Noel, that's a beautiful sentiment, and that is the essence of art, isn't it? Obviously we don't know the person, in most cases, but we know what they have decided to share with the world through their art. Thank you for reading, and thank you for the kind words.

Lianna Albrizio said...

Menke: another great artist gone but not forgotten. As a woman myself, I appreciated your admiration and respect for a woman artist, and how you highlighted her achievements so deftly. Gosh, you did so many beautiful things in this post. LOVED how you recapitulated a few of her works in the second to last paragraph. Fucking fantastic, Ryan. Love it, love it love it.


Despite the poignancy and profuse passion displayed in this extraordinary, heart-felt post, I must say, the bit about the movie bloggers being more eloquent than you are capable of was rather comical. They couldn't hold a candle to your work! And you certainly proved yourself wrong with this post.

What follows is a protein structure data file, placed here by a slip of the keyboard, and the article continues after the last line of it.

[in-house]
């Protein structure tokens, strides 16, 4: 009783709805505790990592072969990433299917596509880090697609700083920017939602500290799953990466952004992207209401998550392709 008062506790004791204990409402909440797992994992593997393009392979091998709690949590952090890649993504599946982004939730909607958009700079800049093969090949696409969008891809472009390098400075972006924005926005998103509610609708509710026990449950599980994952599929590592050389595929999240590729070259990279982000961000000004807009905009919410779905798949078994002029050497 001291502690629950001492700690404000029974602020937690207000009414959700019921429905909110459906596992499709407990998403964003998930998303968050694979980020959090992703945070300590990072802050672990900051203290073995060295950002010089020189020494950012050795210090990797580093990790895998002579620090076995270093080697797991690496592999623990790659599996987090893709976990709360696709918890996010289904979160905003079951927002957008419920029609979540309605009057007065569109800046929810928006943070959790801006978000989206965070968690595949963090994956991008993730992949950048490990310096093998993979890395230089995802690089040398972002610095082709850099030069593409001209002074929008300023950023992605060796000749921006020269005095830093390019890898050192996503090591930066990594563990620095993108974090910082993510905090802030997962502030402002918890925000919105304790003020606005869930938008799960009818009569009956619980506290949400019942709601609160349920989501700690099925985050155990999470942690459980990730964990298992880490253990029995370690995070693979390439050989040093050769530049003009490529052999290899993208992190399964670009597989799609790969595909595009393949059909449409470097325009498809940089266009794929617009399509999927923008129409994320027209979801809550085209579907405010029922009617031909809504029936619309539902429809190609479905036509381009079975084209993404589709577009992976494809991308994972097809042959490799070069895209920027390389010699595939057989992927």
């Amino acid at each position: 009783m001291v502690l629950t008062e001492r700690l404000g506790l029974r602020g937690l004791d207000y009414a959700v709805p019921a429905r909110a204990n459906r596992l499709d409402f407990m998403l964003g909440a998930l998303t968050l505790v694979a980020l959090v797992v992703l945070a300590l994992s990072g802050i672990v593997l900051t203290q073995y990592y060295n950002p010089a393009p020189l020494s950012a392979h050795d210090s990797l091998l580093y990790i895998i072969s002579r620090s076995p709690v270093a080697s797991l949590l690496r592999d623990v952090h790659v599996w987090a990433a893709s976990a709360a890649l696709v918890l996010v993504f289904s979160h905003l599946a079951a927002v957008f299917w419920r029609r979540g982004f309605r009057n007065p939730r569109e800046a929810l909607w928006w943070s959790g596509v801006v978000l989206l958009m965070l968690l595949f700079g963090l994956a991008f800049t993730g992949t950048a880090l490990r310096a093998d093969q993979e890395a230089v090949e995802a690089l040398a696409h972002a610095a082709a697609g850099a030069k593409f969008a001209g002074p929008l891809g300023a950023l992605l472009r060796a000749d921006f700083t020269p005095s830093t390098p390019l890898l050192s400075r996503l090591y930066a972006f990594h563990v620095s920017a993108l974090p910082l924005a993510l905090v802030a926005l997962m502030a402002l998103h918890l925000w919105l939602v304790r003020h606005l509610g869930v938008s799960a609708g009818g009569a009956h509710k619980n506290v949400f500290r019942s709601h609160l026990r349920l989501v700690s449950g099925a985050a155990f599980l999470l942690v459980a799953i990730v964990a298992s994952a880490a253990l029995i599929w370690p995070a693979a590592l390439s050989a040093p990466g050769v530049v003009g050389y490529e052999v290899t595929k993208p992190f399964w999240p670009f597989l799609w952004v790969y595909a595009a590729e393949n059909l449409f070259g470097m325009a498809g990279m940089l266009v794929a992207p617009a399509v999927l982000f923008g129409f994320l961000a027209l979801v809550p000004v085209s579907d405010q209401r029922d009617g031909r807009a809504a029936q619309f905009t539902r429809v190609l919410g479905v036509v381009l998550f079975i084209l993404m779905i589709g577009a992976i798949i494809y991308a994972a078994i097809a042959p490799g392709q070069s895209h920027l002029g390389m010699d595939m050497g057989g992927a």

Do see how much emotion encourages better writing? Brilliant!

Perhaps that observation could suffice for inciting just the teensiest little smile... :)

Ryan Kelly said...

Thank you for the praise but, in fairness, I read more into the movie blogosphere than you do! I'm constantly blown away and humbled by the amount of intelligent, talented writers. I'm just another cog in the wheel - and I like it like that!

But yes, your kind words certainly made me smile. Thanks for reading, as always.

Lianna Albrizio said...

Fair enough. However you wish to rank yourself, in my opinion, you spit the hot shit in my book, my friend, like whoa! B)